Date of Award
Master of Arts
Dr. Michael J. Barcelona
Dr. James Howell
Dr. Robert E. Harmon
Masters Thesis-Open Access
The identification and quantitation of aromatic acids as transformation products present in contaminated aquifer systems was studied from selected sites. These acids are formed as microbial metabolites in the oxidative degradation of aromatic compounds. The microbial activity in the subsurface can be coupled to the oxidation of the aromatic compounds and the reduction of specific inorganic indicators. Inorganic indicators identified from the sample sites include the reduced forms of iron, nitrate, sulfate, and dissolved oxygen.
The highest concentrations of the aromatic acids were found in the plumes of the contaminated sites. These concentrations also correlated with specific changes in concentrations of selected inorganic indicators. Salicylic acid, previously unidentified in contaminated aquifer systems, was found in high concentrations relative to the other aromatic acids. Decreasing concentrations of the aromatic acids were observed with an increase in distance from the plume.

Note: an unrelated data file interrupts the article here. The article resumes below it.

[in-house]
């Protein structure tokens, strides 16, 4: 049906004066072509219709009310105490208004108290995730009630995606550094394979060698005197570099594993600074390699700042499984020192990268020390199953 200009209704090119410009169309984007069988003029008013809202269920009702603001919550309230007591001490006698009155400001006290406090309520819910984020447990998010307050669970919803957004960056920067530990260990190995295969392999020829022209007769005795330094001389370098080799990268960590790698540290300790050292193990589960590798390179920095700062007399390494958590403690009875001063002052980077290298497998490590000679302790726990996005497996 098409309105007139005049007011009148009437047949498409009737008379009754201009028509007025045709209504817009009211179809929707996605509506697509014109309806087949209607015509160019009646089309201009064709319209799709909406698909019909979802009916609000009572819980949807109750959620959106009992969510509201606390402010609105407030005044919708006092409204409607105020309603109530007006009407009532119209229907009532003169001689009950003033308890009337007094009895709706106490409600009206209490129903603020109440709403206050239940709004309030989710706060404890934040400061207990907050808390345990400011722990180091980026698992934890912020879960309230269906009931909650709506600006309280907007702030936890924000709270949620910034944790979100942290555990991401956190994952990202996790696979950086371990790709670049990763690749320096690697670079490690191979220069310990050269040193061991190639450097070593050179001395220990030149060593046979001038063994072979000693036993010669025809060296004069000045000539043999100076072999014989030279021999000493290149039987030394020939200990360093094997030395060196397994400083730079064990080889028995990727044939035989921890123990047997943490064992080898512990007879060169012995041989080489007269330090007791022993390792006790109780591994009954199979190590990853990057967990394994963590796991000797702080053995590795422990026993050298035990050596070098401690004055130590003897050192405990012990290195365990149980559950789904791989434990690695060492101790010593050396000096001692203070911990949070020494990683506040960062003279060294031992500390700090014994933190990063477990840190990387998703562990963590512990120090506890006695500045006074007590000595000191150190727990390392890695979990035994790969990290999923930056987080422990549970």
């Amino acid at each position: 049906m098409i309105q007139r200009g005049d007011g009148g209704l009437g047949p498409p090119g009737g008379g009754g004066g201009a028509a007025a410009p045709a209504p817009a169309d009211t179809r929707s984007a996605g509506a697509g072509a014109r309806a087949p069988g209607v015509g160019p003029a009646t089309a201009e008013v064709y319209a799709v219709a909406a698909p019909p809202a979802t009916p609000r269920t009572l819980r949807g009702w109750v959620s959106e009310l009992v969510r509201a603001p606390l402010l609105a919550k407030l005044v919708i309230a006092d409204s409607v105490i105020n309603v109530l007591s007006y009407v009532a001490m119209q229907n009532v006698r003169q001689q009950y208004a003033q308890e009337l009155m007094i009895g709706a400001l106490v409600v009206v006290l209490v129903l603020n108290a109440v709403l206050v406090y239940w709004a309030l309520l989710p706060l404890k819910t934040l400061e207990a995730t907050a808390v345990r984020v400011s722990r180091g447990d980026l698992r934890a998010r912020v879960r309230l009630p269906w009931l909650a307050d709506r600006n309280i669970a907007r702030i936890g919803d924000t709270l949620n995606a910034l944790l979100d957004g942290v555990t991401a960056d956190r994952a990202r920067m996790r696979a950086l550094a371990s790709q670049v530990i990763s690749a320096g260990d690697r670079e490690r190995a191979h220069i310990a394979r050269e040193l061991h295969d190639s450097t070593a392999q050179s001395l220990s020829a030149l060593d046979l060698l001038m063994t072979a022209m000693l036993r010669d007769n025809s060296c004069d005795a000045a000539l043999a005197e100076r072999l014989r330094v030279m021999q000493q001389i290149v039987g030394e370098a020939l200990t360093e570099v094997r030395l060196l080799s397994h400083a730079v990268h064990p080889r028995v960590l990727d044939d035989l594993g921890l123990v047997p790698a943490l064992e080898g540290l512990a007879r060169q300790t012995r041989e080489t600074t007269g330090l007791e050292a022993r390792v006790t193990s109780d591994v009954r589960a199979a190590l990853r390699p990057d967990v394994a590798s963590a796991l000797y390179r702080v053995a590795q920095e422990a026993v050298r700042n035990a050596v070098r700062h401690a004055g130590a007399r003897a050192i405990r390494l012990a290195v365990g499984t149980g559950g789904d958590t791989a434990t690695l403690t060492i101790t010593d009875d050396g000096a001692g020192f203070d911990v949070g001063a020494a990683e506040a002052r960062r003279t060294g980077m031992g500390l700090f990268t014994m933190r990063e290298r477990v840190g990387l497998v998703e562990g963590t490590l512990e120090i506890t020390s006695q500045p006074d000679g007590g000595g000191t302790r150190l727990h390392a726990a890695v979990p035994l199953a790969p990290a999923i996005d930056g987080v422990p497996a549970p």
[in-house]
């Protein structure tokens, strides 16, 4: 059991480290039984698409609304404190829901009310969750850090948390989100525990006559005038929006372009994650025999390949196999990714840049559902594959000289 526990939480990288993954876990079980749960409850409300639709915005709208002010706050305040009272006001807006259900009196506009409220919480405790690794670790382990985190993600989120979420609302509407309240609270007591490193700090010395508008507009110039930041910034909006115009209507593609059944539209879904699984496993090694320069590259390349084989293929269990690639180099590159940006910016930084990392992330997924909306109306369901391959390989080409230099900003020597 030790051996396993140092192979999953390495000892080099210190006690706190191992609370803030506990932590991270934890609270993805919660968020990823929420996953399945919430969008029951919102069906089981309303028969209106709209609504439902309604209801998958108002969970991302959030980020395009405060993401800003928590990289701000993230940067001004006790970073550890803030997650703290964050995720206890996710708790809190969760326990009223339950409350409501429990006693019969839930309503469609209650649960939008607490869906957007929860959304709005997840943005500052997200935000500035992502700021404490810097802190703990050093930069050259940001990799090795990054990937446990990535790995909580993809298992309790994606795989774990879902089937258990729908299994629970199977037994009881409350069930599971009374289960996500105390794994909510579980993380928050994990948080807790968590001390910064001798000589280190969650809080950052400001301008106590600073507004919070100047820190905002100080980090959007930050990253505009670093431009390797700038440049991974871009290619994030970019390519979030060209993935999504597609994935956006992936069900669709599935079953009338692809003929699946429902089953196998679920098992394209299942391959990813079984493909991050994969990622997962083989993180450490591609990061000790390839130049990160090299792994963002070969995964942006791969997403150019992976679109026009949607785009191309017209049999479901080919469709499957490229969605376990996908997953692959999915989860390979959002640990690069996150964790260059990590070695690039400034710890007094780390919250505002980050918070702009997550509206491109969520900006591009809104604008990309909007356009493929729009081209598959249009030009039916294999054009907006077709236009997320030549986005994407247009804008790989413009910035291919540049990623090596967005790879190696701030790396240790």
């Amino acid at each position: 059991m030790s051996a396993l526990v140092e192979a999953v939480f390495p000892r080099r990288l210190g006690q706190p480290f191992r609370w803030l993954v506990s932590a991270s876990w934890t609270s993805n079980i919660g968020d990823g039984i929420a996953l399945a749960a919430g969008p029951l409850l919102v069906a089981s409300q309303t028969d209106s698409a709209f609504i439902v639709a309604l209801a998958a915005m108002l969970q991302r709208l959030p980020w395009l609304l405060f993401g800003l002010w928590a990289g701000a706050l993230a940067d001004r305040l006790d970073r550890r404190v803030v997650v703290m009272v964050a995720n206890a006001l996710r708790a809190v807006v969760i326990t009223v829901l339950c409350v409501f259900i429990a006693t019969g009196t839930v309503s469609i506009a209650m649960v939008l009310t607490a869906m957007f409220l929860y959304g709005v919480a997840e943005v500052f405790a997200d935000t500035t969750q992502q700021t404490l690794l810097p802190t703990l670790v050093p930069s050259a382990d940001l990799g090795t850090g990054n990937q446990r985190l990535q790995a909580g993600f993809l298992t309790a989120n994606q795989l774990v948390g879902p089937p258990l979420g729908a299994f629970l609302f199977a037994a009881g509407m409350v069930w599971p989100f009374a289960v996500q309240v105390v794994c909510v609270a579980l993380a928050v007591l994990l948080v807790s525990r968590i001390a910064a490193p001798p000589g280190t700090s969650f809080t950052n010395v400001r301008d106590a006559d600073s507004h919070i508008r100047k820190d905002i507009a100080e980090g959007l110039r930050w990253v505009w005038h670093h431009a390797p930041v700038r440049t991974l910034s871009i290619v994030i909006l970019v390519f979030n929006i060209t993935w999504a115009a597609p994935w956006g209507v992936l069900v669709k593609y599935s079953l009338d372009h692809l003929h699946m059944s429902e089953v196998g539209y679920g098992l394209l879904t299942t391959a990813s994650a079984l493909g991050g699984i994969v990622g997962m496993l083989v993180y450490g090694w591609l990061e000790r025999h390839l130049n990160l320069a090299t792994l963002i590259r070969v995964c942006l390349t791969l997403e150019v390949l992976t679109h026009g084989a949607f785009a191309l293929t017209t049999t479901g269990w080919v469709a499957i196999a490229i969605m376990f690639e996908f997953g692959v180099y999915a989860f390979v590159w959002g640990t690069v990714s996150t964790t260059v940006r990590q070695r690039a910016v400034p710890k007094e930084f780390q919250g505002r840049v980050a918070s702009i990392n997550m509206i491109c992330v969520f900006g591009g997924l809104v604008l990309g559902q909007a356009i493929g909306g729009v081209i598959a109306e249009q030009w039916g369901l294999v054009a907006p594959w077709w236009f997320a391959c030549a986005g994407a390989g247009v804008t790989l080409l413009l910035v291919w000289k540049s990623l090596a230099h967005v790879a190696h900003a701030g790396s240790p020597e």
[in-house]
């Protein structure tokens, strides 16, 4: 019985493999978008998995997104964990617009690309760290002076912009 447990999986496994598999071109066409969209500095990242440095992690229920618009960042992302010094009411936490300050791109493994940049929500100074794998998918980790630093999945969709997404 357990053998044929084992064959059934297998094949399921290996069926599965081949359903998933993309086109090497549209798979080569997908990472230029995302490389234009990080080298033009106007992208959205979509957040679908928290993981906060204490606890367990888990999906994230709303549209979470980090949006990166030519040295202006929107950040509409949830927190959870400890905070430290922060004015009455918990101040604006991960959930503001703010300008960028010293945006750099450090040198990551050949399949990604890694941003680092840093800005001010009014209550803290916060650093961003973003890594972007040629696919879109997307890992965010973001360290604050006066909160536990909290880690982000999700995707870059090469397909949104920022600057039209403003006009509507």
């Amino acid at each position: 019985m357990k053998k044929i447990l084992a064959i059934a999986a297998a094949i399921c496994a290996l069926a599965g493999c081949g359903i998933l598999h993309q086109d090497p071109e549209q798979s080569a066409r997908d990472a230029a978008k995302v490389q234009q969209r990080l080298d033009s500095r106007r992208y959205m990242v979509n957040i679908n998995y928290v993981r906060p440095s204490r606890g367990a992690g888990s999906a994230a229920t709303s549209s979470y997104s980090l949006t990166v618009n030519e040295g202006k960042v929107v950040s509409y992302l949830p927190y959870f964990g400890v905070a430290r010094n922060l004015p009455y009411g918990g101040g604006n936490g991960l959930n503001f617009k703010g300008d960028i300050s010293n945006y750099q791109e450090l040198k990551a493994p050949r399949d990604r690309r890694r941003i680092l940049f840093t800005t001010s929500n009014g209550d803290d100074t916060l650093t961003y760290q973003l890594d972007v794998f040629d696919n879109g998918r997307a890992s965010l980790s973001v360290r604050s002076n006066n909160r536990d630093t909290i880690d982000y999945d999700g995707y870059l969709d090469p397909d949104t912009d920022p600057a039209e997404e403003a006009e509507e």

This study was done to further understand the transformation and geochemical fate of specific aromatic contaminants once they enter a subsurface environment.
Tomczak, Daniel Michael, "Identification of Aromatic Acids as Microbial Metabolites of Fossil-Fuel Compounds Present in Aquifer Systems" (1994). Master's Theses. 4361.